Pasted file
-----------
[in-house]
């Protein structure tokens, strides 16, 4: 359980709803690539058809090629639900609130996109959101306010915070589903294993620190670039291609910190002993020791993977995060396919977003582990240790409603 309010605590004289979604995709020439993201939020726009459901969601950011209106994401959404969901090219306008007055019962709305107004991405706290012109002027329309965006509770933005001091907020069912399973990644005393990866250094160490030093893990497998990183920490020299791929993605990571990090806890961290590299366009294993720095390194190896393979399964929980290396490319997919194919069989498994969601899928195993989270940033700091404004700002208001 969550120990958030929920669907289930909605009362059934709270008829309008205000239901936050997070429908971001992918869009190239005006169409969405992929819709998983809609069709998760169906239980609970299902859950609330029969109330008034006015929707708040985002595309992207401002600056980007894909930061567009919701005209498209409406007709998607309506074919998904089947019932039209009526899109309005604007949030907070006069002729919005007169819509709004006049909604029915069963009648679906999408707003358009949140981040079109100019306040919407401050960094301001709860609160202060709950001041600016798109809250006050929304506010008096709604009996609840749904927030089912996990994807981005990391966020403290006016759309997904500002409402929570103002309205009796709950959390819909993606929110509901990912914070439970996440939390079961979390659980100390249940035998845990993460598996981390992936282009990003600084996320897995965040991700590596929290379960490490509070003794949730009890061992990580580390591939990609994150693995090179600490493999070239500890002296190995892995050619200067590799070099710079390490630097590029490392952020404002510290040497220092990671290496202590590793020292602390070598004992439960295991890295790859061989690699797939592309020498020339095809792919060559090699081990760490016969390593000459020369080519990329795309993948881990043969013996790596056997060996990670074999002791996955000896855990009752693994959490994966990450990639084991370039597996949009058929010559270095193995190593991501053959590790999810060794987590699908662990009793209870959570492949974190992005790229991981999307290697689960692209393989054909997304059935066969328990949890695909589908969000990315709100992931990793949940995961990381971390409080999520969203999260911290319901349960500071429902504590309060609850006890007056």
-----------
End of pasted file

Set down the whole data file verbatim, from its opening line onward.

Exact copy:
[in-house]
């Protein structure tokens, strides 16, 4: 359980709803690539058809090629639900609130996109959101306010915070589903294993620190670039291609910190002993020791993977995060396919977003582990240790409603 309010605590004289979604995709020439993201939020726009459901969601950011209106994401959404969901090219306008007055019962709305107004991405706290012109002027329309965006509770933005001091907020069912399973990644005393990866250094160490030093893990497998990183920490020299791929993605990571990090806890961290590299366009294993720095390194190896393979399964929980290396490319997919194919069989498994969601899928195993989270940033700091404004700002208001 969550120990958030929920669907289930909605009362059934709270008829309008205000239901936050997070429908971001992918869009190239005006169409969405992929819709998983809609069709998760169906239980609970299902859950609330029969109330008034006015929707708040985002595309992207401002600056980007894909930061567009919701005209498209409406007709998607309506074919998904089947019932039209009526899109309005604007949030907070006069002729919005007169819509709004006049909604029915069963009648679906999408707003358009949140981040079109100019306040919407401050960094301001709860609160202060709950001041600016798109809250006050929304506010008096709604009996609840749904927030089912996990994807981005990391966020403290006016759309997904500002409402929570103002309205009796709950959390819909993606929110509901990912914070439970996440939390079961979390659980100390249940035998845990993460598996981390992936282009990003600084996320897995965040991700590596929290379960490490509070003794949730009890061992990580580390591939990609994150693995090179600490493999070239500890002296190995892995050619200067590799070099710079390490630097590029490392952020404002510290040497220092990671290496202590590793020292602390070598004992439960295991890295790859061989690699797939592309020498020339095809792919060559090699081990760490016969390593000459020369080519990329795309993948881990043969013996790596056997060996990670074999002791996955000896855990009752693994959490994966990450990639084991370039597996949009058929010559270095193995190593991501053959590790999810060794987590699908662990009793209870959570492949974190992005790229991981999307290697689960692209393989054909997304059935066969328990949890695909589908969000990315709100992931990793949940995961990381971390409080999520969203999260911290319901349960500071429902504590309060609850006890007056």